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US Navy PBY Catalina and HMCS Oakville vs U-94

US Navy PBY Catalina and HMCS Oakville vs U-94

World War 2

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HMCS Oakville on passage from Saint John, New Brunswick, to Halifax, Nova Scotia, as an escort to convoy FH-70 on 7 August 1943 (near Yarmouth, N.S.)

U-94, under the command of Oberleutnant zur See (Lieutenant Junior Grade) Otto Ites, departed the German submarine base at St. Nazaire, France, on 2 August 1942, on her tenth war patrol. The U-boat was under orders to proceed to the Caribbean to attack Allied shipping. Despite his youth—24 years old—Ites was already an experienced and effective U-boat commander. He made nine war patrols on U-48, before assuming command of U-146 and then U-94. He was awarded the Knight’s Cross of the Iron Cross after his third war patrol in command, by which time he had sunk 11 ships. The U-boat commander would finish with 15 ships in seven war patrols. He was the second commanding officer of U-94, assuming command on 29 August 1941. He had already made four war patrols on U-94; this would be his fifth.

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More details PBY Catalina in flight

U-94 was a Type VIIC U-boat commissioned on 10 August 1940. It was the most widely produced U-boat by far, with 568 built during the war. Type VIIC U-boats were about 769 tons surfaced (871 submerged) and 210 feet long. They had twin shafts with two diesel engines and two electric motors, capable of a maximum surface speed of 17.7 knots and submerged speed of 7.6 knots. Endurance was 8,500 nautical miles on the surface at 10 knots and 80 nautical miles at 5 knots submerged. Test depth was 750 feet, with crush depth between 820–968 feet. Type VIICs were armed with four bow torpedo tubes and one stern tube, with a total of 14 21-inch torpedoes.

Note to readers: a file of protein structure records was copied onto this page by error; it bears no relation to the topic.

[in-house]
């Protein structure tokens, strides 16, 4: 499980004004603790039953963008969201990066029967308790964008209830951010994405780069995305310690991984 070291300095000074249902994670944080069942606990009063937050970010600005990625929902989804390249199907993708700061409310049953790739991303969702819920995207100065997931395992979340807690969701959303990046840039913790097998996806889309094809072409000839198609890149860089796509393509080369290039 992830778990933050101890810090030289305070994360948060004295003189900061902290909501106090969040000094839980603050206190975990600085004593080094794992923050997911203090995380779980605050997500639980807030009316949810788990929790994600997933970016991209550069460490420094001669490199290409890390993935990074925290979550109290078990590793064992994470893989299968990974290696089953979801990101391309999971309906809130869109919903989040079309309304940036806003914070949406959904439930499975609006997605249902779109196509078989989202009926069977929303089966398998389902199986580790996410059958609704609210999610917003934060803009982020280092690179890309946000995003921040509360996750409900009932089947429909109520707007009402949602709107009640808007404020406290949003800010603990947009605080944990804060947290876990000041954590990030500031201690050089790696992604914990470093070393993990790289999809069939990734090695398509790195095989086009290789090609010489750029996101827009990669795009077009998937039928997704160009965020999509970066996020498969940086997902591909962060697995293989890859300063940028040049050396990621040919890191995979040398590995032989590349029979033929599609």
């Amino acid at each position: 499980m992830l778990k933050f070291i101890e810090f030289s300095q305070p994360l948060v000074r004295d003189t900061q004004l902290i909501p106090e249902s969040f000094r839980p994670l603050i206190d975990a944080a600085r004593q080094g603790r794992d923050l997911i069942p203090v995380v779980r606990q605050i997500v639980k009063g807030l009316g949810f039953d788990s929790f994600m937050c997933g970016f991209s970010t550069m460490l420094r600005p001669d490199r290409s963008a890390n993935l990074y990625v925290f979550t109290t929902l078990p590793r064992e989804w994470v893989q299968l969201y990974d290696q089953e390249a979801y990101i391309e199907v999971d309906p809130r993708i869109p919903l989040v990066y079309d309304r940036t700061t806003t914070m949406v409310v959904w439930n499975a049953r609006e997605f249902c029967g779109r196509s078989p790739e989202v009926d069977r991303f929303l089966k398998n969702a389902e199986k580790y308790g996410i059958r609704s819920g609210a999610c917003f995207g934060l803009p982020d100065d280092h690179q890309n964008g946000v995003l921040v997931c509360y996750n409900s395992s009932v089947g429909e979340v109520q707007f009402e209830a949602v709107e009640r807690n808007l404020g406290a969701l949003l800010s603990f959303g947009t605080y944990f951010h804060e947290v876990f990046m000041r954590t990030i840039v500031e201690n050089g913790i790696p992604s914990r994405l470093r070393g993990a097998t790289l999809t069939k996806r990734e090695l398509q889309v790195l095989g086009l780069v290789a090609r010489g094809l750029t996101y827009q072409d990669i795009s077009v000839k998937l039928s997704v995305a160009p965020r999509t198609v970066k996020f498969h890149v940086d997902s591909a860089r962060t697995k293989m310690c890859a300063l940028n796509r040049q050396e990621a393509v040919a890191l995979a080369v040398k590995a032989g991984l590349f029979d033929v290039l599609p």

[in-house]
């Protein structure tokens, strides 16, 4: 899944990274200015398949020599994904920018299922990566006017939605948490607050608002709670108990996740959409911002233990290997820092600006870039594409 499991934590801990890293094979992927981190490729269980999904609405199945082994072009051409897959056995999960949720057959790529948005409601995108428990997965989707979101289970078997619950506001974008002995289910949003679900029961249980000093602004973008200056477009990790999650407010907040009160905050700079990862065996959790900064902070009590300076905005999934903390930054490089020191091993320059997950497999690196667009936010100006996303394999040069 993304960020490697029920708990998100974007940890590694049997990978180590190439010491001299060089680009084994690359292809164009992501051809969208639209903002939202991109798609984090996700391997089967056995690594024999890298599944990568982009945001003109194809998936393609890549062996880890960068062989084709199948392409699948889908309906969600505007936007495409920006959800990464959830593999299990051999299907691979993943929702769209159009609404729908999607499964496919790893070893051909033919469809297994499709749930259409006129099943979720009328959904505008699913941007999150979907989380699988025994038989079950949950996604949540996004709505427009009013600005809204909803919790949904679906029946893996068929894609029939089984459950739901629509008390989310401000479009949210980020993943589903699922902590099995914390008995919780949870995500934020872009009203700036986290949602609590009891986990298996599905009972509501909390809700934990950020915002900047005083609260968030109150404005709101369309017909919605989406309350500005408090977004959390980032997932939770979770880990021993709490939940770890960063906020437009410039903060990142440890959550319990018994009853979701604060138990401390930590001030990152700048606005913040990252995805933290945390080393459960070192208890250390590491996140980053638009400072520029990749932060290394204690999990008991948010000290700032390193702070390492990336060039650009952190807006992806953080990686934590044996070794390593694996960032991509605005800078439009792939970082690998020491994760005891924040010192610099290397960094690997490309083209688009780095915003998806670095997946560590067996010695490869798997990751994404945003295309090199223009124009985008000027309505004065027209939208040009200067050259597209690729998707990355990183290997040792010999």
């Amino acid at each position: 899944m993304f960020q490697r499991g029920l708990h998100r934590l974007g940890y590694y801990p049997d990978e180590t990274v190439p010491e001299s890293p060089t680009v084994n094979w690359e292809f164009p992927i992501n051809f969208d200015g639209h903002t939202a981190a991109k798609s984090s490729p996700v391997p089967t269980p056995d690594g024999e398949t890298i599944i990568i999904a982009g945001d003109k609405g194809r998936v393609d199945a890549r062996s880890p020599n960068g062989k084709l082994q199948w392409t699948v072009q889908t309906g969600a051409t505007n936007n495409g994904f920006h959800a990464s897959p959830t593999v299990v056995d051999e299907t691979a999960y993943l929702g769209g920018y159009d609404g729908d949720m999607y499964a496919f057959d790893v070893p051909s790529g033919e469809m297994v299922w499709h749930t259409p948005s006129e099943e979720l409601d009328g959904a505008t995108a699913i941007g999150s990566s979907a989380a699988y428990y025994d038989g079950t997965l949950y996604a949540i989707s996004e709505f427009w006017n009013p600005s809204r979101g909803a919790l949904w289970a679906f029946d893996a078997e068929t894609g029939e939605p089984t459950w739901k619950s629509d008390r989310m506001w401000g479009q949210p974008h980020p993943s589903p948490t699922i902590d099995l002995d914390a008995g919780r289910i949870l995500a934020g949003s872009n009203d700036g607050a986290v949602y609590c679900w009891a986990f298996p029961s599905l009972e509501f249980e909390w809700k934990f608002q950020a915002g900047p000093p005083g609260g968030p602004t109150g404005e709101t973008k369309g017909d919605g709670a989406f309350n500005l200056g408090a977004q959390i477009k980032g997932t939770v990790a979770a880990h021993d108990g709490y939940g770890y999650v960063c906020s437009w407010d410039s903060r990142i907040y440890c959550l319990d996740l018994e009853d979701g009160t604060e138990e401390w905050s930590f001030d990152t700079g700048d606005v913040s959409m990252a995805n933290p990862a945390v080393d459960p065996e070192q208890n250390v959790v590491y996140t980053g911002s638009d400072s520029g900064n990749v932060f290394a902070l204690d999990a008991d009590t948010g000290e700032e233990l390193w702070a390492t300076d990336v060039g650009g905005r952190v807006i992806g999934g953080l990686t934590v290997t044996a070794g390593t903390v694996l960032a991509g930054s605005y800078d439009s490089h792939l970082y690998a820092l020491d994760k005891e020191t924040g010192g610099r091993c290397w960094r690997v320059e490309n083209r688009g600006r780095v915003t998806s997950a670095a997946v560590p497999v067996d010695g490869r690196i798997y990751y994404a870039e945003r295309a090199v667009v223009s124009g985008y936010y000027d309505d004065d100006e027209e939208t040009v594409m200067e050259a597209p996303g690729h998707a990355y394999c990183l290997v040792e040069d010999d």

A Type VII and a Type IX submarine alongside each other outside the submarine pens at Trondheim after the war. May 1945.
A Type VII and a Type IX submarine alongside each other outside the submarine pens at Trondheim after the war. May 1945.

For surface action, U-94 had one 88mm (3.4-inch) deck gun (with 220 rounds) and one 20mm C/30 anti-aircraft gun. On her 10th war patrol, U-94 had a crew of 45, including the commanding officer, two other officers (executive officer and engineer), and a senior midshipman. In her nine previous war patrols, U-94 had sunk 26 merchant ships for a total of 141,852 gross registered tons.

After an unusually uneventful transit, U-94 arrived in the Windward Passage between Haiti and Cuba on 20 August 1942 and awaited a convoy. Between May and July 1942, U-boats had sunk 48 merchant ships in the Caribbean and 21 more on the Gulf of Mexico. Greatly increased patrol activity by aircraft on 27 August indicated to Ites that a convoy transit of the Windward Passage was imminent. U-94 spent most of the day successfully dodging U.S. aircraft and was not sighted.

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Jesse Rhodes Waller, a World War II Aviation Ordnanceman stationed at the Naval Air Station in Corpus ChristiTexas, installing a M1919 Browning machine gun in a United States Navy PBY plane.

On 27 August, convoy TAW-1 was approaching the Windward Passage, bound from Trinidad and Aruba to Key West. Commander J. F. Walsh, USN, embarked on destroyer USS Lea (DD-118), was in the command of TAW-15. The convoy included 15 ships (mostly tankers) in seven columns. Besides the Lea, an elderly Wickes-class destroyer, the convoy’s escorts included the Royal Dutch Navy’s armed minelayer, HNMS Jan van Brakel, three Canadian corvettes, HMCS Oakville (K178), HMCS Halifax (K237), and HMCS Snowberry (K166). TAW-15 also included U.S. patrol boat PC-38, and three U.S. sub-chasers of the U.S. “Donald Duck Navy.”